2. You want to maximize survivor benefits.

In the event of your passing, the Social Security benefit that your spouse receives will be based on your original payment level. The longer you wait, the greater the benefit.

3. You’re concerned about your tax bracket.

Up to 85% of your Social Security benefit may be subject to taxation depending on your combined income from all other sources in retirement. If taking Social Security raises your income enough to bump you into a higher tax bracket, you may want to consider waiting.

4. You can afford to wait without compromising on your retirement goals.

Your retirement planning should be grounded in your vision of an ideal retirement. At Keen Wealth, we believe it’s our job to help you use all the assets and investments you’ve accumulated over your lifetime to realize that vision. If you don’t need early Social Security payments to live your best life in retirement or to pay for an unexpected emergency, then consider waiting until the government maximizes your payments at age 70.

But the best way to make sure you’re getting the most you can out of this important benefit is to talk to your fiduciary advisor. My team at Keen Wealth can help you make sense of even the most complicated Social Security scenario and ensure that your benefits are working in tandem with the rest of your long-term financial plan.

Bill Keen: Your fiduciary advisor can help you make sense of even the most complicated Social Security scenario.

About Bill

Bill Keen is a CHARTERED RETIREMENT PLANNING COUNSELOR℠ and independent financial advisor with more than 24 years of industry experience. As the founder and CEO of Keen Wealth Advisors, a registered investment advisory firm, he specializes in providing personalized retirement planning designed to help people thrive before and during their retirement years. With a passion for educating others, Bill regularly blogs about retirement planning, hosts the podcast Keen on Retirement, and has contributed to U.S. News and World Report, Reuters, Wall Street Journal’s Market Watch, Yahoo Finance, and other publications. Based in Overland Park, Kansas, Bill and his team work with clients throughout the greater Kansas City area and across the nation. To learn more, connect with him on LinkedIn or visit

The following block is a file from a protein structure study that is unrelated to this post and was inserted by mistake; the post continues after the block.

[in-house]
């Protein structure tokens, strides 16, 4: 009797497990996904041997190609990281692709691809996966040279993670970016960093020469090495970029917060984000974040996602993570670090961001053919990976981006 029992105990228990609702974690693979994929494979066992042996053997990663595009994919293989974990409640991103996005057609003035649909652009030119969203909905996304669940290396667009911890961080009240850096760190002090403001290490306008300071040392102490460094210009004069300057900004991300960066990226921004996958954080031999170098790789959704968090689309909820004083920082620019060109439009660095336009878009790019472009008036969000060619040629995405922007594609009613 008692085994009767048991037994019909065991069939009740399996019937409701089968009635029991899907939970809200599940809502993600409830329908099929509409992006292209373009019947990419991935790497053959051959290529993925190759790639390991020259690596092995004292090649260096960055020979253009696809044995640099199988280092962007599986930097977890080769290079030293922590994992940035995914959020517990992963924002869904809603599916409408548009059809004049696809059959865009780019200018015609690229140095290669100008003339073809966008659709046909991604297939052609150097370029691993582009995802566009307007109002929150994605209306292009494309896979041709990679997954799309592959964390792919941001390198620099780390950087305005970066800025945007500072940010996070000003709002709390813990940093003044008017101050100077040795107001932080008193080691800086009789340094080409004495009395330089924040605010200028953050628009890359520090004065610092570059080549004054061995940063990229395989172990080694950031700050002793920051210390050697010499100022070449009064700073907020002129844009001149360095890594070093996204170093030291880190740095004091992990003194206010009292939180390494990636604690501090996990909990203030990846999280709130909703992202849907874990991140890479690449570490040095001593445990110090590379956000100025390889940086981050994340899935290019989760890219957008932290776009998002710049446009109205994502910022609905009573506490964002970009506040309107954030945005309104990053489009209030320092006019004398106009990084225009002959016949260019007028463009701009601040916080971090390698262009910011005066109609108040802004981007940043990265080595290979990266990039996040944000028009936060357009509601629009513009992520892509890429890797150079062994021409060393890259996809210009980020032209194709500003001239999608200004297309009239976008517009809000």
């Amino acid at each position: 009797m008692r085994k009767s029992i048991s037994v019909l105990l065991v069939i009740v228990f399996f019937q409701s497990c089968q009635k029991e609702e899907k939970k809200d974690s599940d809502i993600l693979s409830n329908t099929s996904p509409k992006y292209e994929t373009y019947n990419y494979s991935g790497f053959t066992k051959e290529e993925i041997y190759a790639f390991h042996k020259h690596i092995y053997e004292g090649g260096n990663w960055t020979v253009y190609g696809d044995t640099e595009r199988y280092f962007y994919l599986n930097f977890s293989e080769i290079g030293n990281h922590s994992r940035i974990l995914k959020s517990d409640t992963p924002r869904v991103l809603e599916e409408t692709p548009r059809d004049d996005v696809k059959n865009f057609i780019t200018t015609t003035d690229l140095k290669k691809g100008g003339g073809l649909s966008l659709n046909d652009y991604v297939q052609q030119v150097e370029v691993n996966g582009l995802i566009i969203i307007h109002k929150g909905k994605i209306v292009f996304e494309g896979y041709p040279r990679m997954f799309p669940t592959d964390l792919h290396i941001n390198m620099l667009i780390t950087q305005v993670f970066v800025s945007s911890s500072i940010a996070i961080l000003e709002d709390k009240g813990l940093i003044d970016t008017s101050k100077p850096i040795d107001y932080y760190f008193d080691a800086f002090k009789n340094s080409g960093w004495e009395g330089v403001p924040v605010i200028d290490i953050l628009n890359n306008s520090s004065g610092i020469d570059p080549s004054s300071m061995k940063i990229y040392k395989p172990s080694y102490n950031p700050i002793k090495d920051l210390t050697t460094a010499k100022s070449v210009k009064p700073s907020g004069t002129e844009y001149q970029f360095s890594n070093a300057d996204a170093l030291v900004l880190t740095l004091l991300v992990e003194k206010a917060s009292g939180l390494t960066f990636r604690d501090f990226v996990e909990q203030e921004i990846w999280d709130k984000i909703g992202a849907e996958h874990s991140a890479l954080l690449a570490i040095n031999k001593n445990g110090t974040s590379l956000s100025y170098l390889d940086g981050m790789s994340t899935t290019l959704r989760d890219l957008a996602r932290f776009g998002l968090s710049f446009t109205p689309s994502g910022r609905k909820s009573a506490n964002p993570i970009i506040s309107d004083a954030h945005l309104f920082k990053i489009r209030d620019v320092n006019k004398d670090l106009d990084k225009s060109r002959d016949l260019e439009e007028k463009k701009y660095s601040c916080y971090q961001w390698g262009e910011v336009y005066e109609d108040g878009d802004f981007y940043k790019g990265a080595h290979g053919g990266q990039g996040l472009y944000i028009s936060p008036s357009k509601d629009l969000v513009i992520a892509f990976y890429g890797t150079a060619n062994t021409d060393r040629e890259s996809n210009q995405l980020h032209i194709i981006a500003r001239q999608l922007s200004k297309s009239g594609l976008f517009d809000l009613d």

Keen Wealth Advisors is a Registered Investment Adviser. Nothing within this commentary constitutes investment advice, performance data or any recommendation that any particular security, portfolio of securities, transaction or investment strategy is suitable for any specific person. Any mention of a particular security and related performance data is not a recommendation to buy or sell that security. Keen Wealth Advisors manages its clients’ accounts using a variety of investment techniques and strategies, which are not necessarily discussed here. Investments in securities involve the risk of loss. Past performance is no guarantee of future results.